No, Hu Didn’t Call for War
For The Diplomat, M. Taylor Fravel responds to an AFP article which translated a speech by Hu Jintao in which, according to their report, he was upping the rhetoric endorsing military conflict in the South China Sea. Fravel argues that Hu’s statement was mistranslated and was, in reality, just a boilerplate speech (See CDT’s post on the AFP article):
Did Hu urge war? No.
To start, a literal and more accurate translation of junshi douzheng would be “military struggle” or, simply, “warfare.” In the phrase “preparations for military struggle,” the term refers to the characteristics of future wars that China may have to fight and the implications for the development of operational doctrine and training. It’s similar to the concept of operational readiness. Nevertheless, it does not refer to a desire to go war, much less preparations for specific combat operations.
By using this phrase, Hu was highlighting the importance of continued naval modernization to ensure that the PLAN would be prepared to fight in conflicts in the future, a goal shared by all military organizations. The U.S. military, for example, uses similar language to describe its force development goals. The 2010 Quadrennial Defense Review described the objectives of America’s defense strategy as follows: “prevail in today’s wars, prevent and deter conflict, prepare to defeat adversaries and succeed in a wide range of contingencies, and preserve and enhance the All-Volunteer Force.”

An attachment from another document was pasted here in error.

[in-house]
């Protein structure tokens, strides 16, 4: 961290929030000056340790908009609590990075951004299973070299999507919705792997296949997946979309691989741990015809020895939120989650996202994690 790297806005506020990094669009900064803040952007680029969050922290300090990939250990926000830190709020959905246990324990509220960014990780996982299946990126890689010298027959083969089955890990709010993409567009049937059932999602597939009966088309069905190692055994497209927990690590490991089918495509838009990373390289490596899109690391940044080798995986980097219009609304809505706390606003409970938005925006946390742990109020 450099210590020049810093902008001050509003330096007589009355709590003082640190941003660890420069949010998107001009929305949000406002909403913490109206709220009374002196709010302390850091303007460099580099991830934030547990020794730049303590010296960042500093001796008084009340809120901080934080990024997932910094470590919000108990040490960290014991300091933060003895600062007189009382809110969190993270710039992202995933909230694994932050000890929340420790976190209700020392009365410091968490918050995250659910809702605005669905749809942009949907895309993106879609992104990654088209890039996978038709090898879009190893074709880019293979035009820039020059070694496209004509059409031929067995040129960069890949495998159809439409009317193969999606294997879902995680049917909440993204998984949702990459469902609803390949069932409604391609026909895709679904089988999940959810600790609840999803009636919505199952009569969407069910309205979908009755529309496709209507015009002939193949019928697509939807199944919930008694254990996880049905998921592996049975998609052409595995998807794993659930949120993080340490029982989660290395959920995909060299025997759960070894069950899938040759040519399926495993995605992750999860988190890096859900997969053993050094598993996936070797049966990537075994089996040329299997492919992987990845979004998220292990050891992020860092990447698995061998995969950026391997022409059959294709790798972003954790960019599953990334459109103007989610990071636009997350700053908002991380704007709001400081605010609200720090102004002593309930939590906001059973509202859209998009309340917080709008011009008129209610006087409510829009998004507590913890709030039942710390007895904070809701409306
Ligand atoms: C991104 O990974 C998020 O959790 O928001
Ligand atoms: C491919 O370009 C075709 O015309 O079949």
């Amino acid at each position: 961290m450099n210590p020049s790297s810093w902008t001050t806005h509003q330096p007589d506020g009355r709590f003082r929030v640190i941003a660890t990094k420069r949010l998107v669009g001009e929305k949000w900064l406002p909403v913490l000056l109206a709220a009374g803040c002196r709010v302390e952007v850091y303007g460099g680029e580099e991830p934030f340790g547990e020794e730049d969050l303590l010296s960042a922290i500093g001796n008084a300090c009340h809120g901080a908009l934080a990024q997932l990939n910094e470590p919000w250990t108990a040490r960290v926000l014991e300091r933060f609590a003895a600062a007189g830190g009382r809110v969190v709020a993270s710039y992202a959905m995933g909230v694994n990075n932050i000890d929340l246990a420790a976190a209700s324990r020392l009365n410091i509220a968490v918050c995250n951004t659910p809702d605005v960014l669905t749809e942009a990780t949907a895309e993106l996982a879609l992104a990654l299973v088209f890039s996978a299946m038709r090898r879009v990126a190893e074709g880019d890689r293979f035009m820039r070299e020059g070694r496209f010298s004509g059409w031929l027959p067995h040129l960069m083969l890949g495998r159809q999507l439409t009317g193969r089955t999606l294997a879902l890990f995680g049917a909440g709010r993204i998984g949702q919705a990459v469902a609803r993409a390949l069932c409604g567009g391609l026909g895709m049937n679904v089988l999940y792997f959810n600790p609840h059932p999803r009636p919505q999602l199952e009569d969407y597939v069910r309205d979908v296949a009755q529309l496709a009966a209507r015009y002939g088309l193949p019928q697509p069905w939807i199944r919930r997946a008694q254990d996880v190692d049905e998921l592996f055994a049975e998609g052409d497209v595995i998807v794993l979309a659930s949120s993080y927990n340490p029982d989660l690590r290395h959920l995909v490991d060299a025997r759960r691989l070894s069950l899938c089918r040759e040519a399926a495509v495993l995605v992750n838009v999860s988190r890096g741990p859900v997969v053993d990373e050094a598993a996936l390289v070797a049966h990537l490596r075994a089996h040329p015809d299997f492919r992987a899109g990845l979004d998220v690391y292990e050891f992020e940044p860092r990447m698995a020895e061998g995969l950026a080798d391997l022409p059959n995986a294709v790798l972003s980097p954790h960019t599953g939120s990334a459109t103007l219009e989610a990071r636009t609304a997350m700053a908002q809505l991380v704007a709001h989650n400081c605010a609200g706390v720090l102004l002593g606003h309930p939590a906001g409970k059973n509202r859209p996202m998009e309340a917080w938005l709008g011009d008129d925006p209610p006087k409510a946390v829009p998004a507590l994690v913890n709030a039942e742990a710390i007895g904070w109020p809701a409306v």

More generally, the phrase “preparations for military struggle” is a standard, boilerplate formula used in Chinese military writings and speeches by Chinese leaders on military affairs. The phrase appears frequently in articles in the print edition of the Jiefangjun Bao, the PLA’s official newspaper (though, interestingly, its use has been decreasing since 2005).
In addition, the AFP report missed the broader context in which this routine phrase was used. In particular, Hu urged the PLAN to deepen preparations for military struggle within the broader context of “closely focusing on the main theme of national defense and army-building.”